The Similarities Between Fatherhood and Assembling an IKEA Dresser

Unfortunately, there's no perfect set of instructions to being a good dad. There are, however, a few simple tips for new dads to make the "assembly" process a tad smoother.
11/06/2012 03:24 pm ET Updated Jan 06, 2013

If you ask me, the road to dadhood is much like my recent experience assembling an eight-drawer Ikea dresser for my daughter: The finished product looked really appealing in the store, the directions were hard to follow and the process to completion took a lot more time than I expected.

However, in the end, the results were quite gratifying.

Unfortunately, there's no perfect set of instructions to being a good dad. There are, however, a few simple tips for new dads to make the "assembly" process a tad smoother:

1. Learn to Duck. Sometime during the first year, you're going to start hoisting your kid up on your shoulders to provide a birds' eye view of life. It's a dad ritual. Kids love it. And, sure, it's cute. But do yourself a big favor and remember to duck when you're walking through a doorway. As a bystander who has seen countless new dads come close to beheading their young ones, it's my number one no-no to avoid.

2. Speak Up. You're about to enter a ten- to twelve-year period when your child will actually like the sound of your voice. Following that, you will experience four to six years when even a friendly, "Hi, there!" from your lips will be greeted with the dreaded eye-roll.

Please accept this as an inevitable reality.

Accordingly, you need to do things now to utilize your voice. Like reading stories. This is a win-win proposition in a kid's developmental years. And, it doesn't matter what you read to them --Sports Illustrated, your company newsletter or Men's Health are all fine -- at least early on. Your kid will tell you when he or she is ready for Peter Pan. After realizing I forgot to pack books for my eighteen-month-old son, Kevin, on a cross-country plane trip, I successfully entertained him for nearly four hours with the laminated emergency landing card, the in-flight magazine and the instructions printed on the outside of the barf bag.

It's all in the sound of your voice. Enjoy it before they hate it.

3. Mr. Fix-It. You are the go-to guy when things are broken. You need to get proficient at this because, candidly, if you're not, you'll spend an inordinate amount of money replacing things like dolls (shoulder connections, usually), book covers (clear packing tape works best), zippers on backpacks (try some bar soap on the teeth) or ceramic tea sets from grandma (a dumb gift, no matter how you look at it). Things with kids break often, so, like a Boy Scout, be prepared. In the past, I'd actually put a little dent or crack in a new toy before giving it to one of the kids just to lower their overall expectation of quality and performance. If it's a little broken to begin with, it lessens the blow later on.

One of the hardest things you're going to have to come to terms with -- especially in later years -- is that you can't fix everything. This is a killer reality that you must accept. Things go wrong in life. People are mean. Kids don't get on a team. This is painful, my friend. But, you have to pay close attention to where your kid is in their evolution to adulthood. There's a time to fix, and there's a time when you just need to hug your kid and let them know that you love them and you're sorry they're sad. Learning how to deal with disappointment is a valuable lesson.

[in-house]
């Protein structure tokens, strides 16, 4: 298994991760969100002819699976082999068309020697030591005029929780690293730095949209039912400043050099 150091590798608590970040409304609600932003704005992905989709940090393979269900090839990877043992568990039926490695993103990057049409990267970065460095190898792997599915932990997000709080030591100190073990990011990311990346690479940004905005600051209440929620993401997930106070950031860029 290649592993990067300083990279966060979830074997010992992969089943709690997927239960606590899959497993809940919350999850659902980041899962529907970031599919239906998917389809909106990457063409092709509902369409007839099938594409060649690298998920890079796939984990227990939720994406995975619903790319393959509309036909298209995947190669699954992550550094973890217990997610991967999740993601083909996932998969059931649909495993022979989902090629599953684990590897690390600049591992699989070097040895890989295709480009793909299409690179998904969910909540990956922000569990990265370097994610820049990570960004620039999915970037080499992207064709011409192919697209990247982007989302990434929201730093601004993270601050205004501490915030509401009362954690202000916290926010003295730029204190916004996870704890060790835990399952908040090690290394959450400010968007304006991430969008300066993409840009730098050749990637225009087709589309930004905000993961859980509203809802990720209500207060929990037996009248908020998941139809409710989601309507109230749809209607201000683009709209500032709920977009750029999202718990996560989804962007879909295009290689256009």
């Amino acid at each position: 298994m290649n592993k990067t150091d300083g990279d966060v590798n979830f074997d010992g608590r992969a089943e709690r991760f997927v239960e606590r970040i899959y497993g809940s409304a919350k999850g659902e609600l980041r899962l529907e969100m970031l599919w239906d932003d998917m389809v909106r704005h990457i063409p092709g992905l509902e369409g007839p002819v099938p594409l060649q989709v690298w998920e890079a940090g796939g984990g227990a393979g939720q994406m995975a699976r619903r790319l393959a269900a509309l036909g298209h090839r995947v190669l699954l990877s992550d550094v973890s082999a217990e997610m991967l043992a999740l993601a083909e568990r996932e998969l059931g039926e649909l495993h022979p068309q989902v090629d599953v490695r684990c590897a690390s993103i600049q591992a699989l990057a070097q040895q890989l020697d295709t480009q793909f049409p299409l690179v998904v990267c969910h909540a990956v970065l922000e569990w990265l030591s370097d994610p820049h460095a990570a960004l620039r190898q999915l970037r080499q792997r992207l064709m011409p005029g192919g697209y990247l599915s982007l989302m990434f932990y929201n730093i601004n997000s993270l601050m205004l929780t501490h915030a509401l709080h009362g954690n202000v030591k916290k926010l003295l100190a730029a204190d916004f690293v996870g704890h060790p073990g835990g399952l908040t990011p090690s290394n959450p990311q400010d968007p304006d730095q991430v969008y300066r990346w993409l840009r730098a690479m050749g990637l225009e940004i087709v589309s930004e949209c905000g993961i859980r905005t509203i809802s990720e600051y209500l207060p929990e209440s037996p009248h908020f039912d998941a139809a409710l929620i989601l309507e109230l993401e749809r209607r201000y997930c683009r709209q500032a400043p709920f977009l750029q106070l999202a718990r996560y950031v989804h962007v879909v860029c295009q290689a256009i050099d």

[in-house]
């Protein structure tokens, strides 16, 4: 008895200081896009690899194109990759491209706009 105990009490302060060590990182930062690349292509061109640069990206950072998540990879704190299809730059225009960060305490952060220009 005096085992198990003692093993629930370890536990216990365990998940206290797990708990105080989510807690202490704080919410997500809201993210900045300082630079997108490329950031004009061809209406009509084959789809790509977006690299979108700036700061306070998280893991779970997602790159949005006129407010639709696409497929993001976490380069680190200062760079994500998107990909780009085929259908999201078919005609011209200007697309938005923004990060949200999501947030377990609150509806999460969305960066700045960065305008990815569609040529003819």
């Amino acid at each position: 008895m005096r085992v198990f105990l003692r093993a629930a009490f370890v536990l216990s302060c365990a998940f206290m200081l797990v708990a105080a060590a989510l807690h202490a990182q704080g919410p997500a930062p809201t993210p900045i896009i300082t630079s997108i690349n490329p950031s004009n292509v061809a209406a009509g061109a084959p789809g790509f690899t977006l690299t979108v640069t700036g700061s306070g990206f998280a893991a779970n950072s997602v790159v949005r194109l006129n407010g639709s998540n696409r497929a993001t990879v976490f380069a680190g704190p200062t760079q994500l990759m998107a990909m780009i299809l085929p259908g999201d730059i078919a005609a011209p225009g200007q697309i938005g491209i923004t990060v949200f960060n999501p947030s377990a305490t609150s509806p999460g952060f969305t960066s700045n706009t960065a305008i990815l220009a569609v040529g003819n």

4. Home Game. Your ability to spend much time reading may be limited, I get it. But, do yourself a favor and pick up a copy of Michael Lewis's book, Home Game. A couple of my favorite lines include:

"Here is the central mystery of fatherhood, or at any rate my experience of it. How does a man's resentment of this... thing... that lands in his life and instantly disrupts every aspect of it for the apparent worse turn into love?"

"The first rule of fatherhood is that if you don't see what the problem is, you are the problem."

Funny -- and true -- stuff. But if you read nothing else, read Lewis's account of standing watch over his infant son, Walker, when he was back in the hospital with a respiratory problem. Somewhere between pages 156 and 164, you'll find my personal, favorite line in the book:

"After every new child, I learn the same lesson, grudgingly: If you want to feel the way you're meant to feel about the new baby, you need to do the grunt work. It's only in caring for a thing that you become attached to it."

5. Be Available. I'm closing in on twenty-four years of dad-dom. And, I still help with homework, struggle to attend school activities and experience angst while ascertaining whether or not this week's fever merits a visit to the doctor -- or if we just tough it out one more time. The most important thing I can tell you about being a dad is that you need to be available to your child 24/7. Available with your presence. Available emotionally. And, if it's your thing --available spiritually. Be there.


Give it everything you've got. They will feel it and develop a relationship with you that will surpass anything you've ever known.

If you do nothing else, you must master #5.

Above all, don't worry. You may be the kind of guy that likes to read all of the Ikea instructions first. I used to be like that -- including taking a full inventory of every nut, washer, dowel and specialty wrench. In recent years, I've gotten comfortable just digging in and figuring it out along the way. The truth is, both ways have their benefits. Likewise, there's no perfect path to being the dad you want to be. Find your own style and raise your child in the way that is uniquely you.

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